Re: The Band that Changed ... Everything: Februrary 9, 1964
posted at 2/7/2014 9:40 PM EST
In response to polar123's comment:
Being born after The Beatles first appearance in the States, I always feel a bit jealous of the people who were of age, and were just begining to hear their music for the first time. Tbh, I can't ever remember being that excited about a band, that would cause so much hysteria. I ask my realtives who were teenagers at the time what it was like when the Beatles and Stones first arrived and their faces still light up. To be a music fan in that period would have been a lot of fun.
What strikes me most about that period is how all these bands pushed each other, and the creative energy and imput that came out of those fives years imo 64-69, has rarely been duplicated. Brian Wilson, writing Pet Sounds, in response to Rubber Soul, -- God Only Knows in response to Norwegian Wood, two of my favorite songs. I still marvel at the staying power of not only the Beach Boys and the Beatles, but so many of the other bands that came of age during those five years.
Many folks say the Beatles arriving in America was the begining of the greatest decade in music. Its hard to argue that point, when you look back at bands like the Who, the Stones, The Hollies, the Zombies, Buffalo Springfield, etc. I have always been partial to the early 90's as another period where artists pushed each other and brought about a great creative wave, but it is hard to argue against the decade that gave us Sgt. Peppers..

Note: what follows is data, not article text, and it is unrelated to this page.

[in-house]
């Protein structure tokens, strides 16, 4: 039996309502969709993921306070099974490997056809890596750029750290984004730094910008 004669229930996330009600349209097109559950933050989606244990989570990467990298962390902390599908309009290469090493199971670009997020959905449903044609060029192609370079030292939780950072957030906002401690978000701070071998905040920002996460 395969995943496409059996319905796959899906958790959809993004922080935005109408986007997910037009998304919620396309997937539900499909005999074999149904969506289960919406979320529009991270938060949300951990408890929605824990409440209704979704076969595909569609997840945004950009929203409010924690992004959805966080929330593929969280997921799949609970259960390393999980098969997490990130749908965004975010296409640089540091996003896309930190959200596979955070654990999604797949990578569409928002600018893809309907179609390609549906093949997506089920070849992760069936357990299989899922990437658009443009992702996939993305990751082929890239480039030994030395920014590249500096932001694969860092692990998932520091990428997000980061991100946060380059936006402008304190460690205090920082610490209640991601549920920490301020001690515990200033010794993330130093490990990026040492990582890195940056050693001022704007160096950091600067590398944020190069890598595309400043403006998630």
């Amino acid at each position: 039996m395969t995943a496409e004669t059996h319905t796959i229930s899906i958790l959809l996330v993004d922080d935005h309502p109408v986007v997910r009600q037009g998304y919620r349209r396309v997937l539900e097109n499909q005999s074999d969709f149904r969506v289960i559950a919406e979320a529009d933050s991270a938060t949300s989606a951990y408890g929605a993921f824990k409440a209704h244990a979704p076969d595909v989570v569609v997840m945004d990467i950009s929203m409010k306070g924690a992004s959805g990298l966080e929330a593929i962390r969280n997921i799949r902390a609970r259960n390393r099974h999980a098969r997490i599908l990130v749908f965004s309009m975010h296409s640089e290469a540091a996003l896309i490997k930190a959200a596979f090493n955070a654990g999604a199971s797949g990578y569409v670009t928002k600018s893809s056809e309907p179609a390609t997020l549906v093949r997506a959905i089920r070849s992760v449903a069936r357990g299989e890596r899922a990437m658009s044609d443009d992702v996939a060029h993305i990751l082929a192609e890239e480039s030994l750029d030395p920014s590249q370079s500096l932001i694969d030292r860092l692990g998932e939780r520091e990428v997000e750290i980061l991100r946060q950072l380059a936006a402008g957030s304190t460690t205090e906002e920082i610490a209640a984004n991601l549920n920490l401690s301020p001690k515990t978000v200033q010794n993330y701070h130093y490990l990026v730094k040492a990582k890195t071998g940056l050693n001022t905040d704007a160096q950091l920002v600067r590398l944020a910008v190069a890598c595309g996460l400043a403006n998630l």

Yes, the hysteria surrounding every move the Beatles made really does capture the essence of what happened. Fans were hysterical. There was no technology, no internet, no youtube, just television and radio, and music fanzines and magazines. It's no wonder that there are so many splendid, perfectly photographed images of the Beatles, and so many that have become symbols of all they represented.
In the thread where we discussed JFK in November, I started the thread by mentioning Henry Grossman (only in his twenties himself at the time!!) the photographer who has to be considered one of the luckiest photographers the world has ever known, b/c he took JFK's portrait (that turned out to be Jackie Kennedy's favorite), and he became the photographer of the Beatles when they first came on the scene. You just don't see photographs like that of bands anymore --- not like that.
I can't find the article right now, but I read this week that Berklee offers courses in the music of the Beatles and they are full every semester. They study them and their music, and apparently, can't get enough of them.
Like you, I am astonished at their staying power, as well as so many of the bands of that era. I also love so much of the music from the 90's ... but it's just doesn't resonate on the same level. And since you mentioned Buffalo Springfield, I have to just say that my yoga teacher has a playlist that she used tonight that has "For What It's Worth" as the lead in track, and it is a heck of a way to start a yoga session. Sick of it? Not even close.